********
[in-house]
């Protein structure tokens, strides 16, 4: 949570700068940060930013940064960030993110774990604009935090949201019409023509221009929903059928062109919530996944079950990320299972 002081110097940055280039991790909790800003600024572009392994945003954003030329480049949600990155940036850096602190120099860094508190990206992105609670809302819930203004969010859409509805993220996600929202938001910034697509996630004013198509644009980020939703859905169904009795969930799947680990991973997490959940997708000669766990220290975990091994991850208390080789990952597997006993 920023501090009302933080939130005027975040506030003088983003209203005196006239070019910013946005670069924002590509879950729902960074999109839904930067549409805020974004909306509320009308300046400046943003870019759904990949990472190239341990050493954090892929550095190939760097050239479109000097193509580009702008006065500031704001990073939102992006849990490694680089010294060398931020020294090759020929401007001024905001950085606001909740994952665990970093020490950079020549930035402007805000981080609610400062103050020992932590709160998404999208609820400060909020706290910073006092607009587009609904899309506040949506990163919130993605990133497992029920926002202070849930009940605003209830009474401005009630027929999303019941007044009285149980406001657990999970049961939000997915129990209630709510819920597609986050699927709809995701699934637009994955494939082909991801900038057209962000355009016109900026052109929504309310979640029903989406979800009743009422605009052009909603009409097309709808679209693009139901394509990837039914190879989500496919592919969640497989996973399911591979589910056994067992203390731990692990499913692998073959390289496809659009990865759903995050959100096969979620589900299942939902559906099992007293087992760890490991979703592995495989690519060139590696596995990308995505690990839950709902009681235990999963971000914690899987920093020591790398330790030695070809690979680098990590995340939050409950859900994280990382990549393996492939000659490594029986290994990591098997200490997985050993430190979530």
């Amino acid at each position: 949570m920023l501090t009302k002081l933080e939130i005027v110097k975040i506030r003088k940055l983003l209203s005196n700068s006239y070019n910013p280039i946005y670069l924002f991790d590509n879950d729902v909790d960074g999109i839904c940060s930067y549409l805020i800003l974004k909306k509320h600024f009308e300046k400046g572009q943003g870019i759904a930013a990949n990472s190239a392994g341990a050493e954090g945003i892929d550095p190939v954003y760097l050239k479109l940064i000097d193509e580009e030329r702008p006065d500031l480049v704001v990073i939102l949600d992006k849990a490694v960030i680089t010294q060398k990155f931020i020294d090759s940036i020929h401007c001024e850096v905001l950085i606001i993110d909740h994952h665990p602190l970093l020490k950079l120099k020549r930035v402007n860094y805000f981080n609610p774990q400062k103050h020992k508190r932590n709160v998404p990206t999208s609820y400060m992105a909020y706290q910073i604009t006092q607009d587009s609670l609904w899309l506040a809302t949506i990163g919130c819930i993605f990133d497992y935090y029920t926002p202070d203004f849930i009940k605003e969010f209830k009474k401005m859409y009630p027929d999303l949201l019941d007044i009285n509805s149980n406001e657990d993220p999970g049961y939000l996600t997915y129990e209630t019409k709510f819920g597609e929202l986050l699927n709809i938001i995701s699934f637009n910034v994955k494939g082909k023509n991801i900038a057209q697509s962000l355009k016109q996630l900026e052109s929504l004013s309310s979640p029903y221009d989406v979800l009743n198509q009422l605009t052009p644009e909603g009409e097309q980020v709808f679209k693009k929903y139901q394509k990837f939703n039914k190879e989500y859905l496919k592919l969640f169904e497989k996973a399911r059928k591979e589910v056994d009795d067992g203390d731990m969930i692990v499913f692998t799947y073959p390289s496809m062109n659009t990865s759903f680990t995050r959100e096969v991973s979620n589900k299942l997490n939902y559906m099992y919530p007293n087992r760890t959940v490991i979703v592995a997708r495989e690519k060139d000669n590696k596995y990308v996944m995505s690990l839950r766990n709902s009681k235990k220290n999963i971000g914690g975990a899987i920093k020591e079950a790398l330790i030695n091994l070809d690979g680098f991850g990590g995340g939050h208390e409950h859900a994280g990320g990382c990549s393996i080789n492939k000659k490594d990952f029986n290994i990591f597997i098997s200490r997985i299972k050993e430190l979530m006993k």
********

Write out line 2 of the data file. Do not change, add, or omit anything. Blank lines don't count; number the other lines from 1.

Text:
């Protein structure tokens, strides 16, 4: 949570700068940060930013940064960030993110774990604009935090949201019409023509221009929903059928062109919530996944079950990320299972 002081110097940055280039991790909790800003600024572009392994945003954003030329480049949600990155940036850096602190120099860094508190990206992105609670809302819930203004969010859409509805993220996600929202938001910034697509996630004013198509644009980020939703859905169904009795969930799947680990991973997490959940997708000669766990220290975990091994991850208390080789990952597997006993 920023501090009302933080939130005027975040506030003088983003209203005196006239070019910013946005670069924002590509879950729902960074999109839904930067549409805020974004909306509320009308300046400046943003870019759904990949990472190239341990050493954090892929550095190939760097050239479109000097193509580009702008006065500031704001990073939102992006849990490694680089010294060398931020020294090759020929401007001024905001950085606001909740994952665990970093020490950079020549930035402007805000981080609610400062103050020992932590709160998404999208609820400060909020706290910073006092607009587009609904899309506040949506990163919130993605990133497992029920926002202070849930009940605003209830009474401005009630027929999303019941007044009285149980406001657990999970049961939000997915129990209630709510819920597609986050699927709809995701699934637009994955494939082909991801900038057209962000355009016109900026052109929504309310979640029903989406979800009743009422605009052009909603009409097309709808679209693009139901394509990837039914190879989500496919592919969640497989996973399911591979589910056994067992203390731990692990499913692998073959390289496809659009990865759903995050959100096969979620589900299942939902559906099992007293087992760890490991979703592995495989690519060139590696596995990308995505690990839950709902009681235990999963971000914690899987920093020591790398330790030695070809690979680098990590995340939050409950859900994280990382990549393996492939000659490594029986290994990591098997200490997985050993430190979530």